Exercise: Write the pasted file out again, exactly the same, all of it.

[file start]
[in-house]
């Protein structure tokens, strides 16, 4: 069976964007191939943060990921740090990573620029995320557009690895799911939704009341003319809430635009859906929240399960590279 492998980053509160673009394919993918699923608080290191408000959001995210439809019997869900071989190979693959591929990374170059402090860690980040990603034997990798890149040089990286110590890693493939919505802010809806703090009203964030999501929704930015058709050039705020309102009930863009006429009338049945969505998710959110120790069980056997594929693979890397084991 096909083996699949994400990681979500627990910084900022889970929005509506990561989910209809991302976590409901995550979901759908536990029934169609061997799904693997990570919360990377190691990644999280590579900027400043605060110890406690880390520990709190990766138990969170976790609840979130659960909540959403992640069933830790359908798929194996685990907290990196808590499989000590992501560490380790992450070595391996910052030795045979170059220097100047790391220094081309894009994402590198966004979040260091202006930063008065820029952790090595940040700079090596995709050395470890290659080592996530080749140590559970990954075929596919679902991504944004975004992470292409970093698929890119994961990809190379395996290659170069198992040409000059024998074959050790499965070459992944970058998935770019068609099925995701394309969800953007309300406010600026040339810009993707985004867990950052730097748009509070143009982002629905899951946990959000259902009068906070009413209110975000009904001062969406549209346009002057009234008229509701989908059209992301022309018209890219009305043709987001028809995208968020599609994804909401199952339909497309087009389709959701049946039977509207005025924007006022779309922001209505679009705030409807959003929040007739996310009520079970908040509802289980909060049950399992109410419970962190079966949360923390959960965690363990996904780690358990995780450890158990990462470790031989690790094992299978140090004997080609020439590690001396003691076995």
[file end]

[in-house]
């Protein structure tokens, strides 16, 4: 069976964007191939943060990921740090990573620029995320557009690895799911939704009341003319809430635009859906929240399960590279 492998980053509160673009394919993918699923608080290191408000959001995210439809019997869900071989190979693959591929990374170059402090860690980040990603034997990798890149040089990286110590890693493939919505802010809806703090009203964030999501929704930015058709050039705020309102009930863009006429009338049945969505998710959110120790069980056997594929693979890397084991 096909083996699949994400990681979500627990910084900022889970929005509506990561989910209809991302976590409901995550979901759908536990029934169609061997799904693997990570919360990377190691990644999280590579900027400043605060110890406690880390520990709190990766138990969170976790609840979130659960909540959403992640069933830790359908798929194996685990907290990196808590499989000590992501560490380790992450070595391996910052030795045979170059220097100047790391220094081309894009994402590198966004979040260091202006930063008065820029952790090595940040700079090596995709050395470890290659080592996530080749140590559970990954075929596919679902991504944004975004992470292409970093698929890119994961990809190379395996290659170069198992040409000059024998074959050790499965070459992944970058998935770019068609099925995701394309969800953007309300406010600026040339810009993707985004867990950052730097748009509070143009982002629905899951946990959000259902009068906070009413209110975000009904001062969406549209346009002057009234008229509701989908059209992301022309018209890219009305043709987001028809995208968020599609994804909401199952339909497309087009389709959701049946039977509207005025924007006022779309922001209505679009705030409807959003929040007739996310009520079970908040509802289980909060049950399992109410419970962190079966949360923390959960965690363990996904780690358990995780450890158990990462470790031989690790094992299978140090004997080609020439590690001396003691076995």